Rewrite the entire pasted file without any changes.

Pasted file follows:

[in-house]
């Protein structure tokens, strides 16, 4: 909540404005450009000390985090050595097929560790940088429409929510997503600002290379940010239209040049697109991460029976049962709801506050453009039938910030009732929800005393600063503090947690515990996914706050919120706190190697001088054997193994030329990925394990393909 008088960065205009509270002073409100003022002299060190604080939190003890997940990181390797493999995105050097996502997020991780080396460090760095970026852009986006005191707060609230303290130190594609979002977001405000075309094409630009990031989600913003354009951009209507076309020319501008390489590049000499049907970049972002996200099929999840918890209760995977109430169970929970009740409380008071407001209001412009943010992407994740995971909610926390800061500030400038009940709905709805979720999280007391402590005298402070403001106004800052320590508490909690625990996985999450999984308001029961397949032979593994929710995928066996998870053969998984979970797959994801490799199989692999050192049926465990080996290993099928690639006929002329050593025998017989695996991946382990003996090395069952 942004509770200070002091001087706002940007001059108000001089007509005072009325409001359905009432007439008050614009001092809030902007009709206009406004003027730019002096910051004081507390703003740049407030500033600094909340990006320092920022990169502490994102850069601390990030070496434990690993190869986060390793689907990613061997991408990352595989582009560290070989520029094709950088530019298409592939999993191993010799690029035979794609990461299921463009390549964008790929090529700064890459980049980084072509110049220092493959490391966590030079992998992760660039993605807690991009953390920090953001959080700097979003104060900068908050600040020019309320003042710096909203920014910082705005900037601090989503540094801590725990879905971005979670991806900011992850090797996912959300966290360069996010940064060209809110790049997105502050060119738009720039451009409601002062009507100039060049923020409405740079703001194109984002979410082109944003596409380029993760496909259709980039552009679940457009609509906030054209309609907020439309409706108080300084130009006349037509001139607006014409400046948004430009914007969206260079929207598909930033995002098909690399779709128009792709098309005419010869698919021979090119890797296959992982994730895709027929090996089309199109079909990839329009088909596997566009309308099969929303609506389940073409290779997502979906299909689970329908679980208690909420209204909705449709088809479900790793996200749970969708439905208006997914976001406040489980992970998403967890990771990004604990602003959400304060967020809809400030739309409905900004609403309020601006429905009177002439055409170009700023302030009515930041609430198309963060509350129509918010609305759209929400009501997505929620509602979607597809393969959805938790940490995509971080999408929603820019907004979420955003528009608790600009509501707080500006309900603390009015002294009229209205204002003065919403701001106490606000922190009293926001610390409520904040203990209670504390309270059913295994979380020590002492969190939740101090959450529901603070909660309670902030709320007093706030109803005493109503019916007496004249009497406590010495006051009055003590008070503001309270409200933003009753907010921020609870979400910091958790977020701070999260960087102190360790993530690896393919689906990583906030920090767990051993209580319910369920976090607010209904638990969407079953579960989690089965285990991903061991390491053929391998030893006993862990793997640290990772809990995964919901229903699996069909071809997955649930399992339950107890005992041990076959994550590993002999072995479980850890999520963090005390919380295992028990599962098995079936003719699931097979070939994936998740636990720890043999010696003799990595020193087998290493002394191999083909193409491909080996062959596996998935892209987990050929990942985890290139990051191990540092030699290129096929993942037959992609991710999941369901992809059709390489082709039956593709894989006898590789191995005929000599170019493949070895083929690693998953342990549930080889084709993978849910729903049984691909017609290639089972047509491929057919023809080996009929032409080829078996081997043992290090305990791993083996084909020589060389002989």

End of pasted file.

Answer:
[in-house]
């Protein structure tokens, strides 16, 4: 909540404005450009000390985090050595097929560790940088429409929510997503600002290379940010239209040049697109991460029976049962709801506050453009039938910030009732929800005393600063503090947690515990996914706050919120706190190697001088054997193994030329990925394990393909 008088960065205009509270002073409100003022002299060190604080939190003890997940990181390797493999995105050097996502997020991780080396460090760095970026852009986006005191707060609230303290130190594609979002977001405000075309094409630009990031989600913003354009951009209507076309020319501008390489590049000499049907970049972002996200099929999840918890209760995977109430169970929970009740409380008071407001209001412009943010992407994740995971909610926390800061500030400038009940709905709805979720999280007391402590005298402070403001106004800052320590508490909690625990996985999450999984308001029961397949032979593994929710995928066996998870053969998984979970797959994801490799199989692999050192049926465990080996290993099928690639006929002329050593025998017989695996991946382990003996090395069952 942004509770200070002091001087706002940007001059108000001089007509005072009325409001359905009432007439008050614009001092809030902007009709206009406004003027730019002096910051004081507390703003740049407030500033600094909340990006320092920022990169502490994102850069601390990030070496434990690993190869986060390793689907990613061997991408990352595989582009560290070989520029094709950088530019298409592939999993191993010799690029035979794609990461299921463009390549964008790929090529700064890459980049980084072509110049220092493959490391966590030079992998992760660039993605807690991009953390920090953001959080700097979003104060900068908050600040020019309320003042710096909203920014910082705005900037601090989503540094801590725990879905971005979670991806900011992850090797996912959300966290360069996010940064060209809110790049997105502050060119738009720039451009409601002062009507100039060049923020409405740079703001194109984002979410082109944003596409380029993760496909259709980039552009679940457009609509906030054209309609907020439309409706108080300084130009006349037509001139607006014409400046948004430009914007969206260079929207598909930033995002098909690399779709128009792709098309005419010869698919021979090119890797296959992982994730895709027929090996089309199109079909990839329009088909596997566009309308099969929303609506389940073409290779997502979906299909689970329908679980208690909420209204909705449709088809479900790793996200749970969708439905208006997914976001406040489980992970998403967890990771990004604990602003959400304060967020809809400030739309409905900004609403309020601006429905009177002439055409170009700023302030009515930041609430198309963060509350129509918010609305759209929400009501997505929620509602979607597809393969959805938790940490995509971080999408929603820019907004979420955003528009608790600009509501707080500006309900603390009015002294009229209205204002003065919403701001106490606000922190009293926001610390409520904040203990209670504390309270059913295994979380020590002492969190939740101090959450529901603070909660309670902030709320007093706030109803005493109503019916007496004249009497406590010495006051009055003590008070503001309270409200933003009753907010921020609870979400910091958790977020701070999260960087102190360790993530690896393919689906990583906030920090767990051993209580319910369920976090607010209904638990969407079953579960989690089965285990991903061991390491053929391998030893006993862990793997640290990772809990995964919901229903699996069909071809997955649930399992339950107890005992041990076959994550590993002999072995479980850890999520963090005390919380295992028990599962098995079936003719699931097979070939994936998740636990720890043999010696003799990595020193087998290493002394191999083909193409491909080996062959596996998935892209987990050929990942985890290139990051191990540092030699290129096929993942037959992609991710999941369901992809059709390489082709039956593709894989006898590789191995005929000599170019493949070895083929690693998953342990549930080889084709993978849910729903049984691909017609290639089972047509491929057919023809080996009929032409080829078996081997043992290090305990791993083996084909020589060389002989």